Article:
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Scientists Use Tadpoles to Monitor Pollutants : Environment: Microscopic organisms give a quick study of how contaminants affect aquatic life. An Army lab will use the new technology to clean up military sites.

August 01, 1993|DEB RIECHMANN | ASSOCIATED PRESS

FREDERICK, Md. — A peek through a microscope might reveal a young tadpole without eyes or another with one eye. Others have two tails, enlarged heads or blisters and bubbles on their bodies.

It's a microscopic freak show inside an Army laboratory that is studying how chemicals and other pollutants affect the development of aquatic life.

Instead of relying on expensive, longer-term studies of laboratory rats or other mammals, these scientists are putting tiny frog embryos and other test organisms in water tainted with pollutants. Within a few days, they can monitor them for abnormalities that would signal acute or chronic toxicity.

"They may have abnormal bends in their tails. There may be abnormalities of their internal organs, like the heart or intestines. Some of them are pretty messed up," said Robert Finch, a research toxicologist at the U.S. Army Biomedical Research and Development Laboratory.

The new technology under study at Ft. Detrick here, where the Army conducts medical research, is aimed at helping assess the long-term effects of chemicals on the environment, particularly at contaminated U.S. Army sites.

The technology is being field-tested at Aberdeen Proving Ground, a 75-year-old weapons testing and research center, which is trying to clean up old waste dumps.

However, Finch said the technology has applications beyond the military. "It has a universal application. It could work in any contaminated waste site. It could be used in an industrial context," he said.

"Most toxicologists have been used to working with warm, fuzzy rabbits, mice and rats," he said. "There is the animal rights issue and also, it's extremely expensive to run mammalian tests."

The studies with such organisms as frog embryos cost tens of thousands of dollars less than working with rats or mice, he noted.

The Army began the research six or seven years ago when it realized it had serious environmental problems at such sites as Aberdeen, also in Maryland, and the Rocky Mountain Arsenal in Colorado, but did not have a good way of assessing how the contamination might be affecting biological life.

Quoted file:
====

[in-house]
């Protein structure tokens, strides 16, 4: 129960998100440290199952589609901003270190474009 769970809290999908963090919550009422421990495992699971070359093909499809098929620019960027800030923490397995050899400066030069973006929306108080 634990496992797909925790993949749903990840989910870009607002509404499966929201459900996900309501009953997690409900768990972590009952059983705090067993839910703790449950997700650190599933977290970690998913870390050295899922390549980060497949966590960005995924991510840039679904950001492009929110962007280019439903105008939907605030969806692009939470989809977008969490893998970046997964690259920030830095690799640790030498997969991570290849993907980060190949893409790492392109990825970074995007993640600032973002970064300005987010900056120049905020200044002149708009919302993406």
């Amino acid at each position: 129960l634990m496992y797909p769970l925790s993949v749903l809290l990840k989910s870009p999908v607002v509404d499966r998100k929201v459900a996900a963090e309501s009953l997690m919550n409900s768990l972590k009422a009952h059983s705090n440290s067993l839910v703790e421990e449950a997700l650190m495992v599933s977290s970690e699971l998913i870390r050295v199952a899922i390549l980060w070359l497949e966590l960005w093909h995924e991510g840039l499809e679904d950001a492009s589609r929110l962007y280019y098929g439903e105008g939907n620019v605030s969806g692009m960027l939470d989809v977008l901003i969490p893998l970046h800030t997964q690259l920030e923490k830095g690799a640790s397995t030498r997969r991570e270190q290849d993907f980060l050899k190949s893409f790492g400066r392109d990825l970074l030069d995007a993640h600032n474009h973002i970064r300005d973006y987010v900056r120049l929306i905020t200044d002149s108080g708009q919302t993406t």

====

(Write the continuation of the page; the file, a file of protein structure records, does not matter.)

Traditionally, chemists have analyzed water to get an idea of what contaminants are in it, but seldom is ground water tainted with just one or two chemicals, he said.

"It's usually a big witch's brew ranging from chlorinated hydrocarbon solvents like TCE to leftover chemical weapons agents," Finch said. "The bottom line is you're dealing with a complex mixture of chemicals.

"Not only are you unable to identify all the chemicals present, you don't have any information on how it's affecting biological life."

By using species like the South African clawed frog, which develop from an early-stage embryo to a swimming tadpole in 96 hours, scientists can learn how toxic water affects development.

They can learn whether the frogs and other aquatic organisms develop tumors; exhibit behavioral changes, such as swimming in circles; suffer genetic damage, or have problems with their immune and reproductive systems, he said.

"In the adult frog, does exposure to a certain chemical cause problems with sperm? In the female, would it affect egg production or ovulation?" Finch asked.

Work at the lab is focused on exposing the organisms to toxic chemicals that already have been studied on rats and mice.

"The hope is that once we validate it, we can take this out to the field," he said.

In April, the Army unveiled a new $2-million water-testing laboratory on wheels that will use this new technology to help scientists examine contamination problems at military cleanup sites.

Researchers in the three-trailer laboratory will be able to expose the test organisms--such as the frog embryos, fish, water fleas or algae--to contaminated water and without delay monitor its effect.

The mobile research lab's first mission will be at Aberdeen where the trailers will be testing water for about three to five years, according to Hank Gardner, chief of the research methods branch at Ft. Detrick.

However, field trials using the new technology already are under way at Aberdeen where there is concern that contaminated ground water is seeping into nearby bodies of water.

Another three-trailer laboratory being constructed likely will be sent to the Rocky Mountain Arsenal to aid cleanup efforts there. The arsenal was operated by the Army and Shell Oil Co. for 42 years beginning in the 1940s as a production site of nerve gas, pesticides and other chemicals. It's recognized as one of the nation's worst hazardous waste sites.

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